July - August 2017
Hepatitis C and Head and Neck Cancer
Vlad C. Sandulache, M.D., Ph.D.
Aug. 21 - 25, 2017
Specific question: Should hepatitis C screening be considered in patients with a new diagnosis of head and neck cancer?
Based on data from the Centers for Disease Control and Prevention the incidence of acute Hepatitis C (HCV) infection in 2010 was 0.3/100,000 persons in the United States. Mortality for HCV disproportionately affects African-Americans with an average of approximately 7/100,000 persons. Because HCV has now become a potentially curable disease, increased efforts are being made to provide patients with an early diagnosis; this has led to increased screening efforts. Current recommendations of the U.S. Preventive Services Task Force include the following as risk factors for HCV: long-term hemodialysis, percutaneous exposures, unregulated tattoos and high-risk sexual behaviors. In addition to patients at risk, the USPSTF recommends a 1-time screening for HCV infection of all adults born between 1945 and 1965.
In 2016, Mahale and colleagues published an analysis of nearly 35,000 cancer patients who underwent screening for HCV at The University of Texas MD Anderson Cancer Center. This analysis identified an increased prevalence of HCV seropositivity in patients with oropharyngeal cancer, in particular, HPV-positive oropharyngeal cancer (~17 percent) as well as patients with non-oropharyngeal head and neck cancers (20 percent). These data raise many questions about potential mechanistic interactions between HCV and other head and neck cancer risk factors which may impact disease biology and/or treatment response. However, the data clearly indicate that clinicians must consider a concomitant HCV infection in the setting of a new head and neck cancer diagnosis. Institutions should consider HCV screening at the time of cancer diagnosis.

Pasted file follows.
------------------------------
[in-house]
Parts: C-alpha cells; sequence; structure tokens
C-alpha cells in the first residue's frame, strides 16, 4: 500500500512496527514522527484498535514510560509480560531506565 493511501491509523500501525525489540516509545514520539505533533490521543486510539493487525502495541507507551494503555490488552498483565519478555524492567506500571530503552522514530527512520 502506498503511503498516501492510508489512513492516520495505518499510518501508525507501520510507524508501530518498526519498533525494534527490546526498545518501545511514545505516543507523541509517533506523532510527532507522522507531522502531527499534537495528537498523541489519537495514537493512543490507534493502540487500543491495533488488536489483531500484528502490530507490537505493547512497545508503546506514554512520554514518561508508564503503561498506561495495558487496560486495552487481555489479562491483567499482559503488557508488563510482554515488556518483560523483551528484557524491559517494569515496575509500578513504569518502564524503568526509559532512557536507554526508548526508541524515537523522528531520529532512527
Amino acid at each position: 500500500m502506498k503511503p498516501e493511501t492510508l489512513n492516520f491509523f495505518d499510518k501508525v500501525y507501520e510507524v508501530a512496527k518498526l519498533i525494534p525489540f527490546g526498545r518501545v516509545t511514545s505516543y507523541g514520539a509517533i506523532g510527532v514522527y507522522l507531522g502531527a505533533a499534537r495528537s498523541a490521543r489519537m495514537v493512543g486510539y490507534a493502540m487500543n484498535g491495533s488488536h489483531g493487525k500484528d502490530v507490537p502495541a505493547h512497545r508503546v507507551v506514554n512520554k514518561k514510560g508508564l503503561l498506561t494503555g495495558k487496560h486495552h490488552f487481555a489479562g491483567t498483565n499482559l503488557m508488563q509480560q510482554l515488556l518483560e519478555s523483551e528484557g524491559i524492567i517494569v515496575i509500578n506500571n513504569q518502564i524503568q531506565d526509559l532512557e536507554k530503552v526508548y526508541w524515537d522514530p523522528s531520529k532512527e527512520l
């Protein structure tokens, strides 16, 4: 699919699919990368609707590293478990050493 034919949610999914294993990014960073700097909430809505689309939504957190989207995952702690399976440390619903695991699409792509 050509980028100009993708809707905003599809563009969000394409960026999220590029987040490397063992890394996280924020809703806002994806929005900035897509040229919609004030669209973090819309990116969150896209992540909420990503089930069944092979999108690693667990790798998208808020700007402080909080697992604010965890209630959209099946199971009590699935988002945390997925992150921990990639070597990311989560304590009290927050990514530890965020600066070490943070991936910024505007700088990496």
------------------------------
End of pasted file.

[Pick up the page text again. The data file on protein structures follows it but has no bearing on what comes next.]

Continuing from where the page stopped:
Mahale P, Sturgis EM, Tweardy DJ, Ariza-Heredia EJ, Torres HA. Association Between Hepatitis C Virus and Head and Neck Cancers. J Natl Cancer Inst. 2016 Apr 13; 108(8). PMID: 27075854
Vlad C. Sandulache, M.D., Ph.D.
Aug. 14 - 18, 2017
Specific question: What is the impact of immunosuppressed status on clinical outcomes for skin cancer?
Skin cancers are one of the most common malignancies encountered by clinicians. Because of the large potential area of distribution (entire body), skin cancers are often diagnosed and managed by a variety of physicians including dermatologists, general surgeons, plastic surgeons, otolaryngologists and primary care physicians. Although the rarest of the three most common skin cancers, melanoma is a deadly disease which should be managed by physicians with dedicated oncologic training whenever possible. The more common skin cancers such as basal cell carcinoma and squamous cell carcinoma often are and can be successfully treated in the community setting using surgical excision, with appropriate surgical technique and surgical margins.